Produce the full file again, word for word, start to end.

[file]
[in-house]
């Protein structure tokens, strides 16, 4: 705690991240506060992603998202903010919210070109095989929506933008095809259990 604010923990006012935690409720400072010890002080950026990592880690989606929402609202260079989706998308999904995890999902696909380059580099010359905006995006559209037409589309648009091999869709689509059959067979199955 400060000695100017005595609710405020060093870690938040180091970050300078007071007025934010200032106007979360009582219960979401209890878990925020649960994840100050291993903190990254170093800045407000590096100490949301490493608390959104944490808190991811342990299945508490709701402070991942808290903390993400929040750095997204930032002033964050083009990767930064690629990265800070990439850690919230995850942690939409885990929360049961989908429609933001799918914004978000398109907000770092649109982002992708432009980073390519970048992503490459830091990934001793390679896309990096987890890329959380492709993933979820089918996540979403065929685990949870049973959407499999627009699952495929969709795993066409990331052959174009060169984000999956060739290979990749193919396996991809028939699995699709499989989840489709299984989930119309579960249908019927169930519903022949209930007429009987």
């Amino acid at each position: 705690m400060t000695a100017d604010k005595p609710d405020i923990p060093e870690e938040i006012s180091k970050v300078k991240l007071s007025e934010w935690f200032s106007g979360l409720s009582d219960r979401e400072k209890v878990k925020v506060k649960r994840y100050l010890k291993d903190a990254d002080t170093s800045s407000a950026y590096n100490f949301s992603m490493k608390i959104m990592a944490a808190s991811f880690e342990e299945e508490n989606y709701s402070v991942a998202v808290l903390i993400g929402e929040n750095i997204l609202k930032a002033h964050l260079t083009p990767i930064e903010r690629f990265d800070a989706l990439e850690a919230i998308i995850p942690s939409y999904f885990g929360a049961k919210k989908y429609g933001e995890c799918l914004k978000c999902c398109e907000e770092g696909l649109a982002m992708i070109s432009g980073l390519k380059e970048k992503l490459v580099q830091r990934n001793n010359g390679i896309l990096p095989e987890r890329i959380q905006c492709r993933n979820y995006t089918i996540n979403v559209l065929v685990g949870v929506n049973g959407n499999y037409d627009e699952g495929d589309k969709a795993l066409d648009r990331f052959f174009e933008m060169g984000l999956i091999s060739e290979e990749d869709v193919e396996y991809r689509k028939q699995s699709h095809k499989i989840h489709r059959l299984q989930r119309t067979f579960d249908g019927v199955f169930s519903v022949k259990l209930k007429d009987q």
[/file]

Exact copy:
[in-house]
């Protein structure tokens, strides 16, 4: 705690991240506060992603998202903010919210070109095989929506933008095809259990 604010923990006012935690409720400072010890002080950026990592880690989606929402609202260079989706998308999904995890999902696909380059580099010359905006995006559209037409589309648009091999869709689509059959067979199955 400060000695100017005595609710405020060093870690938040180091970050300078007071007025934010200032106007979360009582219960979401209890878990925020649960994840100050291993903190990254170093800045407000590096100490949301490493608390959104944490808190991811342990299945508490709701402070991942808290903390993400929040750095997204930032002033964050083009990767930064690629990265800070990439850690919230995850942690939409885990929360049961989908429609933001799918914004978000398109907000770092649109982002992708432009980073390519970048992503490459830091990934001793390679896309990096987890890329959380492709993933979820089918996540979403065929685990949870049973959407499999627009699952495929969709795993066409990331052959174009060169984000999956060739290979990749193919396996991809028939699995699709499989989840489709299984989930119309579960249908019927169930519903022949209930007429009987």
């Amino acid at each position: 705690m400060t000695a100017d604010k005595p609710d405020i923990p060093e870690e938040i006012s180091k970050v300078k991240l007071s007025e934010w935690f200032s106007g979360l409720s009582d219960r979401e400072k209890v878990k925020v506060k649960r994840y100050l010890k291993d903190a990254d002080t170093s800045s407000a950026y590096n100490f949301s992603m490493k608390i959104m990592a944490a808190s991811f880690e342990e299945e508490n989606y709701s402070v991942a998202v808290l903390i993400g929402e929040n750095i997204l609202k930032a002033h964050l260079t083009p990767i930064e903010r690629f990265d800070a989706l990439e850690a919230i998308i995850p942690s939409y999904f885990g929360a049961k919210k989908y429609g933001e995890c799918l914004k978000c999902c398109e907000e770092g696909l649109a982002m992708i070109s432009g980073l390519k380059e970048k992503l490459v580099q830091r990934n001793n010359g390679i896309l990096p095989e987890r890329i959380q905006c492709r993933n979820y995006t089918i996540n979403v559209l065929v685990g949870v929506n049973g959407n499999y037409d627009e699952g495929d589309k969709a795993l066409d648009r990331f052959f174009e933008m060169g984000l999956i091999s060739e290979e990749d869709v193919e396996y991809r689509k028939q699995s699709h095809k499989i989840h489709r059959l299984q989930r119309t067979f579960d249908g019927v199955f169930s519903v022949k259990l209930k007429d009987q």